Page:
North State Aviation LLC celebrated its fourth anniversary Thursday, opening the event by showing the TV clip from the end of the U.S. hockey team’s semifinal victory over the Soviet Union.
The win came during the 1980 Olympics at the height of the Cold War. It’s the one in which announcer Al Michaels gave his famous call of “Do you believe in miracles? … Yes!”
Charlie Creech, the company’s president, told his workforce of 383 and other members of the audience, which included civic and elected, why he chose the clip.
“That (U.S. hockey) team certainly was underdogs,” Creech said. “They had a tremendous support group with clear direction. They had a commitment to each other to make things happen.”
Creech said the moral of the story – to him – is that “they wanted to finish.”
“I like to believe we have many of the same qualities here. I can guarantee you one thing. We have an owner and a head coach (Al Bodford) that is second to none.
“He gave us a cause, he clearly defined where we needed to be. He nurtured us through tough times and when it was time for us to step on the ice, he stepped out of the way. He taught us that we have to consistently finish.”
The top executives at North State Aviation LLC have strived to embrace their maintenance heritage, particularly Piedmont Airlines, while distancing themselves from the now-defunct Pace Airlines, whose production space they occupy at Smith Reynolds Airport.
The main element of the North State celebration was reaching the 400 threshold in aircraft renovation projects, including more than 300 with its main customer, United Airlines. The main project to date has been installing a satellite-based system on 160 of United's Boeing 737-700, 800 and 900 series aircraft.
Gaining United’s confidence was pivotal to North State’s existence.
Pace had a similar maintenance contract with Continental Airlines until shortly before collapsing in September 2009, costing 423 employees their jobs, including about 300 locally.
Creech and Russell Kota, North State’s vice president of maintenance, were members of Pace’s management team when it was owned by the estate of Bob Brooks, chairman of Hooters of America Inc.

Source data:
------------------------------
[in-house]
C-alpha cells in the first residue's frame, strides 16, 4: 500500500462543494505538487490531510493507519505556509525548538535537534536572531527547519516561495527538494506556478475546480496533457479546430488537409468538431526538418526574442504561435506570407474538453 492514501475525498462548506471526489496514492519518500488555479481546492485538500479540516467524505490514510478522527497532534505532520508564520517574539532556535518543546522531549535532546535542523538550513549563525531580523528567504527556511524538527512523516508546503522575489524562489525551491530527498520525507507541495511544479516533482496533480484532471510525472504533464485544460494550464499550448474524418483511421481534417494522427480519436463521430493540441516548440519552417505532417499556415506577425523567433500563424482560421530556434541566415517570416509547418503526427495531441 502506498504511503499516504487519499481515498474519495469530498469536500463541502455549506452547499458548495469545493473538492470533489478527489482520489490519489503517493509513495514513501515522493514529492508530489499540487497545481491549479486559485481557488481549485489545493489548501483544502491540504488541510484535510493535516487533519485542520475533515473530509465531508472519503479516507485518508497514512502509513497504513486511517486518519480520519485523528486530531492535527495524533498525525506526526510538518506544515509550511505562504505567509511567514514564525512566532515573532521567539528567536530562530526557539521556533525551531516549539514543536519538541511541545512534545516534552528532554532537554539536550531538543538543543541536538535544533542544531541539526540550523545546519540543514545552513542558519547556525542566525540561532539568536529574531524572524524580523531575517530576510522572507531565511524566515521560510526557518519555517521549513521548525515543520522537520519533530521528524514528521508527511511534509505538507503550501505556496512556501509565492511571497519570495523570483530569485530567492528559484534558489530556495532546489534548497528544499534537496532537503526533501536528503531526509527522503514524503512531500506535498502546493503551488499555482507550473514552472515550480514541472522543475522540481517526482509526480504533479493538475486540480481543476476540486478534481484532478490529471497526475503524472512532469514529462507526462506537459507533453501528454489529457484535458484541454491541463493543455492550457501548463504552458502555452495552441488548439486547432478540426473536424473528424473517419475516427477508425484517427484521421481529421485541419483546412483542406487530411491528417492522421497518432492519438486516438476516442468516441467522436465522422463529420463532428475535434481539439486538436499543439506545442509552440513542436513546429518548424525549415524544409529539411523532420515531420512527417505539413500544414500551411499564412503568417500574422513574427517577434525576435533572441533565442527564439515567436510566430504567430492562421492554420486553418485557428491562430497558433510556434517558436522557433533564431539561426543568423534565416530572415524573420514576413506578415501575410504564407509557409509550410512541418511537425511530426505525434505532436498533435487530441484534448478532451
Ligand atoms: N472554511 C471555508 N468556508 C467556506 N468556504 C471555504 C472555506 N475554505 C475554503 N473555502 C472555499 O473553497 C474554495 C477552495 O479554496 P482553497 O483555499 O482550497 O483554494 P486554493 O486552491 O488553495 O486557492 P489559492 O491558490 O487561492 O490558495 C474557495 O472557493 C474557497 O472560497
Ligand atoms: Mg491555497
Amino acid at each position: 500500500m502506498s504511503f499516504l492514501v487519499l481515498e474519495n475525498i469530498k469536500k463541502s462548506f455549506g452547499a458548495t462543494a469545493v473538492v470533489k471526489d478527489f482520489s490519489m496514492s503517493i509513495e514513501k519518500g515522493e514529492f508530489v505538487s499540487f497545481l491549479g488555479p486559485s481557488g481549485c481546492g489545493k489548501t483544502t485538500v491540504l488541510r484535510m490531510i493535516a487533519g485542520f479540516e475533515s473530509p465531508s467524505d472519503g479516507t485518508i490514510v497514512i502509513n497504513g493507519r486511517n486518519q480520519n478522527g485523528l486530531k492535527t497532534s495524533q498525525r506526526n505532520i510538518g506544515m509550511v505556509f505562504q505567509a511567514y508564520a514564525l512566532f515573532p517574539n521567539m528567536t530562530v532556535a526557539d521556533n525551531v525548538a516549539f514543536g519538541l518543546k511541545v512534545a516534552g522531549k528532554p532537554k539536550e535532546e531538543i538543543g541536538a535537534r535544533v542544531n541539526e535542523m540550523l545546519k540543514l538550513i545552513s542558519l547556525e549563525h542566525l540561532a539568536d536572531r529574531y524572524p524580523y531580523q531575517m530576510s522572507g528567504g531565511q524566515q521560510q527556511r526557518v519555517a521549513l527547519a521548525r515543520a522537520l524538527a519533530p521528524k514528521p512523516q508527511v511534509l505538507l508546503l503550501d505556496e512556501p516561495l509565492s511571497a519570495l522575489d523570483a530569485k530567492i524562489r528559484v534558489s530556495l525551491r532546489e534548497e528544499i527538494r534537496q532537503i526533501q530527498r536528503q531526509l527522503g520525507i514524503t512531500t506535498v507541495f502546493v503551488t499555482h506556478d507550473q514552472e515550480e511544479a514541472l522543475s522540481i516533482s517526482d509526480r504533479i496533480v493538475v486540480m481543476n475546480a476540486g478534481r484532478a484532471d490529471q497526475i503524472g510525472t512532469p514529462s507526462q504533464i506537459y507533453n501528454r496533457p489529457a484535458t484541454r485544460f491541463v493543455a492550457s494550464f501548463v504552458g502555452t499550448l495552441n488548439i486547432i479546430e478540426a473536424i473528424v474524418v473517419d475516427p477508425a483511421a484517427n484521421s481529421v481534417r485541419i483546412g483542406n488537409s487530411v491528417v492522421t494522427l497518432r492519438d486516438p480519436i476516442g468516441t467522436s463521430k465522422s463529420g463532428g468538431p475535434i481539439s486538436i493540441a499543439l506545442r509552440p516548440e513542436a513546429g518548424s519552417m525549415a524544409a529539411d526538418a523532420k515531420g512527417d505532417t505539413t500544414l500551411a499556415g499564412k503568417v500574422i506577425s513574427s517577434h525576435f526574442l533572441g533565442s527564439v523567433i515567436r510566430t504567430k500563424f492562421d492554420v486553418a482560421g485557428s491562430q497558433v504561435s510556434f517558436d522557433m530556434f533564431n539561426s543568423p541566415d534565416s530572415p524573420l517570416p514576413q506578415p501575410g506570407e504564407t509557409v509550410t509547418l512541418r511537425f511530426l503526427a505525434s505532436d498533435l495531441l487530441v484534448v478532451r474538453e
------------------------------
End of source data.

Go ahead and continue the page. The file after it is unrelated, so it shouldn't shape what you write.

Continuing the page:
They were replaced when William Rodgers Sr. bought the company from the Brooks estate in May 2009.
North State didn’t directly emerge like a phoenix from Pace’s ashes. But the Pace experience left airport and civic officials leery of putting faith that soon into another maintenance company.
Creech joked that in the first conversation he had with Smith Reynolds officials, including executive director Mark Davidson, they asked if North State intended to pay or not pay their rent.
“When we said ‘pay rent,’ things moved forward,” Creech said.
The company pledged in January 2011 it would have at least 308 employees within four years when it was made eligible for $300,000 in performance-based state incentives. It had 28 employees at that time and occupied 80,000 square feet on a monthly basis.
As North State demonstrated its ability to provide quality renovation work to United, the airline expanded its contract to where it represents six production lines.
“They have earned those lines through providing quality work at an effective cost,” said Manny Naeem, United’s vice president for technical planning, supply chain and outsourcing maintenance.
Creech said North State’s workforce consists of 365 full and 18 part-time employees, of which more than 100 are military veterans. He said 25 of the 28 employees at startup remain with the company.
“We went from a payroll of $91,000 to $14 million now,” Creech said. “We occupy more than 300,000 square feet and pay more than $1.4 million in annual rent and utilities. We’re among the top-50 employers in Forsyth.”
U.S. Rep. Virginia Foxx, R-N.C., praised North State as an example of a company recognizing an opportunity and seizing it through hard work, innovation and seeking assistance in terms of skill training for good-paying jobs.
Davidson said the airport’s master plan is to add another hanger, in part to give North State more expansion space. He said North State’s success has contributed to the airport commission being able to afford the on-going construction of Runway 4-22.
“The commission now has the local match required for the $2.6 million dollar project,” Davidson said.
“Four years ago, the commission could not have not made the financial commitment to the state Transportation Department and Federal Aviation Administration due to the unforeseen future and lack of cash on hand.
“Now, we are competing for FAA discretionary funds for other infrastructure projects, which will have a positive impact on all our tenants and users.”